Six Drawing Lessons, William Kentridge, 2014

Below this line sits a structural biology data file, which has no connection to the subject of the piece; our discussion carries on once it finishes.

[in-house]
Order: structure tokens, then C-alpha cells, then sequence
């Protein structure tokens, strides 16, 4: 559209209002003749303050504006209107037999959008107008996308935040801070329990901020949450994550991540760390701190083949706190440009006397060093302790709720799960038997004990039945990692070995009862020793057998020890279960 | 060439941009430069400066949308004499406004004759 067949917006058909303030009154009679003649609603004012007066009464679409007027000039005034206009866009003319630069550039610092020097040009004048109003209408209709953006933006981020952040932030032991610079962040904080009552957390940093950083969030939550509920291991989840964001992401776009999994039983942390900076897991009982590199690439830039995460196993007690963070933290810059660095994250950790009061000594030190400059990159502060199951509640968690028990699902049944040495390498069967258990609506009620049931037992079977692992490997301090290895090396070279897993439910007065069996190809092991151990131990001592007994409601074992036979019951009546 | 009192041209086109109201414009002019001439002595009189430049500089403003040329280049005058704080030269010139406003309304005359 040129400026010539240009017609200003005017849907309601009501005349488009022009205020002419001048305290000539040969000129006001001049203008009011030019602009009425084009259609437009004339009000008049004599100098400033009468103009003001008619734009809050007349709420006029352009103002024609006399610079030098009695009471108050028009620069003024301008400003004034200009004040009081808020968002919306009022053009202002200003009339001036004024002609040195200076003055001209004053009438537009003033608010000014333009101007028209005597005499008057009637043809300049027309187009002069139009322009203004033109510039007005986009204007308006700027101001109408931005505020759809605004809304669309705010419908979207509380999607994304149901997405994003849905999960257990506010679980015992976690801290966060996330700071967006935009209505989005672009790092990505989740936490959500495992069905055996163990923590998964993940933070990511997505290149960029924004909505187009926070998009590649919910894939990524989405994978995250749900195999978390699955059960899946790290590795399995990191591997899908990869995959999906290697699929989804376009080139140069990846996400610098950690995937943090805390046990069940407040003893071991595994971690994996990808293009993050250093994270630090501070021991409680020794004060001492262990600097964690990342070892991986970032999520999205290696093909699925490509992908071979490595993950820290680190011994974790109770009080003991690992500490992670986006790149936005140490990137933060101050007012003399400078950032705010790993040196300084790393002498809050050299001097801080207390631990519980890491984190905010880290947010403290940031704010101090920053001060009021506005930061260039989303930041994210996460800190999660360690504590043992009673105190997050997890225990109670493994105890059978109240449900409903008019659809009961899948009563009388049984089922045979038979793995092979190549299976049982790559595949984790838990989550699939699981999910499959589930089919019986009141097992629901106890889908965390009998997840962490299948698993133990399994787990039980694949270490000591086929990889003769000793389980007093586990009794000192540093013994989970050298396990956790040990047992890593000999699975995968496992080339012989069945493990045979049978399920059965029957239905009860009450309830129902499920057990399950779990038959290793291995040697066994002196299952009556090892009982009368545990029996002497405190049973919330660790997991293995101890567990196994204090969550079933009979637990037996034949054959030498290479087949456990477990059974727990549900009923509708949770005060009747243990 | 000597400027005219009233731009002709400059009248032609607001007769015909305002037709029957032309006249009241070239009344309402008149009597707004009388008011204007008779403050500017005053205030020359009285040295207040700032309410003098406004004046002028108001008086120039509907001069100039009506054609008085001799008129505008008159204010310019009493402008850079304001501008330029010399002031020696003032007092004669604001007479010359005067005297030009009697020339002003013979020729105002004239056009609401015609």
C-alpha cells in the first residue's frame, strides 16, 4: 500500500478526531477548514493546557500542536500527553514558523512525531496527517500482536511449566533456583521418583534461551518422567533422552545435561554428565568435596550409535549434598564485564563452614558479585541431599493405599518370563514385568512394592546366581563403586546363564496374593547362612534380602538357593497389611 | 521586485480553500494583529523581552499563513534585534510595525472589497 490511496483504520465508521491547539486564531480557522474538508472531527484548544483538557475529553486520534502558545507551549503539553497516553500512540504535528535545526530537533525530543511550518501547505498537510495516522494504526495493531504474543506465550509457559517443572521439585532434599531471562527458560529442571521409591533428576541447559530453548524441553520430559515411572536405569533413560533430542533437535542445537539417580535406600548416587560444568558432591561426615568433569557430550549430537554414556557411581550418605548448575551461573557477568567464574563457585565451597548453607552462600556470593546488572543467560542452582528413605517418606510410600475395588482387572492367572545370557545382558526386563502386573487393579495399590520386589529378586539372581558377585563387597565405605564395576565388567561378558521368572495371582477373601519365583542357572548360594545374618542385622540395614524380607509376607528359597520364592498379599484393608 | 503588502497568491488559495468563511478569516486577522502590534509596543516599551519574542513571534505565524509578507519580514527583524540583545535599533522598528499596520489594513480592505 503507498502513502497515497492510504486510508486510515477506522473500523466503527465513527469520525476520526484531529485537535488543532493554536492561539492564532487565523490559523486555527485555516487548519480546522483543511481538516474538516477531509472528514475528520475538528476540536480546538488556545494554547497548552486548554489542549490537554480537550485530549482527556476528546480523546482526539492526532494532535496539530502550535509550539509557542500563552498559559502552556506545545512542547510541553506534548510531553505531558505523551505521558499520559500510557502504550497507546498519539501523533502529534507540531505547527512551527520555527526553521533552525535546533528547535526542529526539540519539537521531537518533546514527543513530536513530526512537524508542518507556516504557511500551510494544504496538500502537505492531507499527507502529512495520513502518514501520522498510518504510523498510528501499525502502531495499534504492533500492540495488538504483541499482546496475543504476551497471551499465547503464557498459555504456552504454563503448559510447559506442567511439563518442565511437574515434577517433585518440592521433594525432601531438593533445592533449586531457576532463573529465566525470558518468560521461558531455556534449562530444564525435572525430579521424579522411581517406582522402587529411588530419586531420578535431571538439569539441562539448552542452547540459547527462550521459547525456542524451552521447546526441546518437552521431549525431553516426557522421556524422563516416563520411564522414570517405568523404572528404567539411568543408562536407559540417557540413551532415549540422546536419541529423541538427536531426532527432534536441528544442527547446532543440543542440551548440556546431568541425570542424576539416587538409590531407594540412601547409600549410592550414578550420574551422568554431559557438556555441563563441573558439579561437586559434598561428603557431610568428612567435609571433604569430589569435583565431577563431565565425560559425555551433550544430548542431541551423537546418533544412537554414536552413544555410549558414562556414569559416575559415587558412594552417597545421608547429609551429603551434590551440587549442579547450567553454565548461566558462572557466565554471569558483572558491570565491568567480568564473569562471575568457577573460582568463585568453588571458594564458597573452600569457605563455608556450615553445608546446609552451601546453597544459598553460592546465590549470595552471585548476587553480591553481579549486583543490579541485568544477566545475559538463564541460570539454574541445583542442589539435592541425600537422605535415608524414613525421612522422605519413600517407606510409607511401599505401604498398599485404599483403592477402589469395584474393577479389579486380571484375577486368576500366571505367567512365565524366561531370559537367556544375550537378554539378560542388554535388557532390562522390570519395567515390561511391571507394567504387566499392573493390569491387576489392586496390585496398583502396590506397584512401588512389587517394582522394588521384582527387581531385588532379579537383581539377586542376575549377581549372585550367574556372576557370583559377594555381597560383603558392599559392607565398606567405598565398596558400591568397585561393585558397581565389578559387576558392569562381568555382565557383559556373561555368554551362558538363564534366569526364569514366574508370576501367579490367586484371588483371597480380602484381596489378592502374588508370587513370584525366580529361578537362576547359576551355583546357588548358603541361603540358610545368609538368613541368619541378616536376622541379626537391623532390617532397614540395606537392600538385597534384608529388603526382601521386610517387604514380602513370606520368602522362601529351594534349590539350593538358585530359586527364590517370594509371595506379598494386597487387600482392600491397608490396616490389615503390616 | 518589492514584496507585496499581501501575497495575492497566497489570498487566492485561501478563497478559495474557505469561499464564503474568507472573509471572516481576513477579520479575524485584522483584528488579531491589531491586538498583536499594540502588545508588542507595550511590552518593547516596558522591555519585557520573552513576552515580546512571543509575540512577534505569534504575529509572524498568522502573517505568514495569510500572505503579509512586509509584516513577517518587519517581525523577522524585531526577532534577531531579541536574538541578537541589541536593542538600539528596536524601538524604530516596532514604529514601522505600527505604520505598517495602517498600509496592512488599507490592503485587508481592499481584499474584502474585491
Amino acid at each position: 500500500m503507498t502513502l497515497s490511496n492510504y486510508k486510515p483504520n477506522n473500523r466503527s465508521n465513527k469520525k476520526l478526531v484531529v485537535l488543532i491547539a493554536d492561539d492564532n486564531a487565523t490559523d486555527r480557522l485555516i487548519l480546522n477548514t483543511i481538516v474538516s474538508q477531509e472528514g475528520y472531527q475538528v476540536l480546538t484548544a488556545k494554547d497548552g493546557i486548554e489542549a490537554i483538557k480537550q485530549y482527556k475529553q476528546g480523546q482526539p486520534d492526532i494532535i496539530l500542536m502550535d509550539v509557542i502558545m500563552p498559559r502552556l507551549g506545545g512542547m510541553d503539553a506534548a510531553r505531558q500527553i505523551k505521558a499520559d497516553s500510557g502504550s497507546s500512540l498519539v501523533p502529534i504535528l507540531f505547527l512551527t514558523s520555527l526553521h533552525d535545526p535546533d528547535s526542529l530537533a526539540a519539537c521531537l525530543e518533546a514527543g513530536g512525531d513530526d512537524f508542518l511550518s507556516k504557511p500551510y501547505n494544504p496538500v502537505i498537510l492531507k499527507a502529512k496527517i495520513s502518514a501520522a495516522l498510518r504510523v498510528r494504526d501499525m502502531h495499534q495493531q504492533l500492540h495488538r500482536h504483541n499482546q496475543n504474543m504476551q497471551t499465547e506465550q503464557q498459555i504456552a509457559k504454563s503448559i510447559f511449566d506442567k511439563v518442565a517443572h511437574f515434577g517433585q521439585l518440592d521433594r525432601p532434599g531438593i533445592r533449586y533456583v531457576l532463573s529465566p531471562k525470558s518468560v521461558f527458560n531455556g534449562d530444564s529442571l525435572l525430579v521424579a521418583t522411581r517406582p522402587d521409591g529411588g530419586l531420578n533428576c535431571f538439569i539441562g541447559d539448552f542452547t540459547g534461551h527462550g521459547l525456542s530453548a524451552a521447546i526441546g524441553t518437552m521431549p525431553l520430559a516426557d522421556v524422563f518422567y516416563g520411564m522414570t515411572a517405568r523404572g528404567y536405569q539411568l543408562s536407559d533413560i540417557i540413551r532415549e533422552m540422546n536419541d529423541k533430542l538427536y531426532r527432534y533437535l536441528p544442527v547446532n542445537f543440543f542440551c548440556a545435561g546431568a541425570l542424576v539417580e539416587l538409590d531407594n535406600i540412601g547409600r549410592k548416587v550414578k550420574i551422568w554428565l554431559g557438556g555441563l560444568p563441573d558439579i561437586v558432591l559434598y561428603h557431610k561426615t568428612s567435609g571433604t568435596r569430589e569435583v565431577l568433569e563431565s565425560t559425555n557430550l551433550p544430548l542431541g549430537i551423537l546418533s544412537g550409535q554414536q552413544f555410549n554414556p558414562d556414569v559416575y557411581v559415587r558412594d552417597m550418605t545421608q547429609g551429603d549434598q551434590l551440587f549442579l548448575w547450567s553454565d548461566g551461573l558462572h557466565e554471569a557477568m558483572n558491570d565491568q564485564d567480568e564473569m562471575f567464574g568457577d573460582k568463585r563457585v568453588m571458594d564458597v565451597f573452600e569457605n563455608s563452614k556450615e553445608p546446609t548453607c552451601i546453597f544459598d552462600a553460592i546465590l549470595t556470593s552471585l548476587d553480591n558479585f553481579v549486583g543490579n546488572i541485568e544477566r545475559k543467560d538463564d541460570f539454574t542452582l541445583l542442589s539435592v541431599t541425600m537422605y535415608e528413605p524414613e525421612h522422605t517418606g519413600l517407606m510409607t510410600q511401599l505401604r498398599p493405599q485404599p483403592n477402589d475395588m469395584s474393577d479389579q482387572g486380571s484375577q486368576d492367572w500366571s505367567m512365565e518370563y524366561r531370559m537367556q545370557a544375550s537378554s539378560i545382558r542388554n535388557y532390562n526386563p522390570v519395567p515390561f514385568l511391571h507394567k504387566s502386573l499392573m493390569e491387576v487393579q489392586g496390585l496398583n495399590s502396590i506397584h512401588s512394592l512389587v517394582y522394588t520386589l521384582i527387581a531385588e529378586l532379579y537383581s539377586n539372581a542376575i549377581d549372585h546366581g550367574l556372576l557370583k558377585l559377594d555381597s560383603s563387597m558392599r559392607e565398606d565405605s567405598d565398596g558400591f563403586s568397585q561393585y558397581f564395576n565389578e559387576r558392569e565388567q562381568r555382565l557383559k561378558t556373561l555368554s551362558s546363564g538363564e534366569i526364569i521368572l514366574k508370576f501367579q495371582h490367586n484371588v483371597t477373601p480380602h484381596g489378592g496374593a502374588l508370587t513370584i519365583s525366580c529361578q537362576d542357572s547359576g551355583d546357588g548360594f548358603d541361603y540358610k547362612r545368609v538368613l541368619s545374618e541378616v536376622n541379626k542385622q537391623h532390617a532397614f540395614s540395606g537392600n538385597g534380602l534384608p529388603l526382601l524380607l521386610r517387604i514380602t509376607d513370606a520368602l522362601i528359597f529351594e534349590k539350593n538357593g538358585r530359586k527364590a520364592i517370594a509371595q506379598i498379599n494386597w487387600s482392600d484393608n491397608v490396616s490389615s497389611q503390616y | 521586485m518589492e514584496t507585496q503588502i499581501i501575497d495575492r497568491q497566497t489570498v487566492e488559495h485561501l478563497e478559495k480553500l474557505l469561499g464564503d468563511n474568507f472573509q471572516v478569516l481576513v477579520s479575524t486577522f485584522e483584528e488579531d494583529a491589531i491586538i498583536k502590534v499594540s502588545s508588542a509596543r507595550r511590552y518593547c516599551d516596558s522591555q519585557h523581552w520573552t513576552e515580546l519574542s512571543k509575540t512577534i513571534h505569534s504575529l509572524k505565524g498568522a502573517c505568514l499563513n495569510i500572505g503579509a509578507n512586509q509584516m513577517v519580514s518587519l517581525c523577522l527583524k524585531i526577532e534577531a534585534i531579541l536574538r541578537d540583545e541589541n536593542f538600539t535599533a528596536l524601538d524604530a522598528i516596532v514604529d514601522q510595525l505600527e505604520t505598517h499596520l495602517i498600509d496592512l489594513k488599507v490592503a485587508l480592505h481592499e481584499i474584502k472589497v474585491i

When we heard Kentridge deliver the Norton Lectures in Sanders Theater at Harvard in 2014, I was impressed by two things—the sheer brilliance of his construction, thought, and message and the total impossibility of translating those lectures into a book as is always done with the Norton Lectures.  Once again, Kentridge has amazed!  The book captures the beauty, creativity, humor and depth of thought of the lectures quite successfully as Kentridge moves deftly from illusion in Plato’s Cave to the tension between fate and free will, stopping along the way to comment on European colonialism in Africa, the geologic origin of Johannesburg, and the process of creation in the artist’s studio.  Time and the struggle to communicate due to the inadequacy of language are central themes focused on the need to make sense of the world using all possible means.  The studio is the site where the artist turns thought into action, where ideas and materials collide.  Mozart’s The Magic Flute, the myth of Perseus, Rilke’s The Panther all appear, especially the latter with the panther’s walk around his cage as ‘a dance of strength around a centre where a mighty will was put to sleep’, the ends of his walk being Ithaca and Troy.  A splendid accomplishment by a polymath artist and exceptional human being!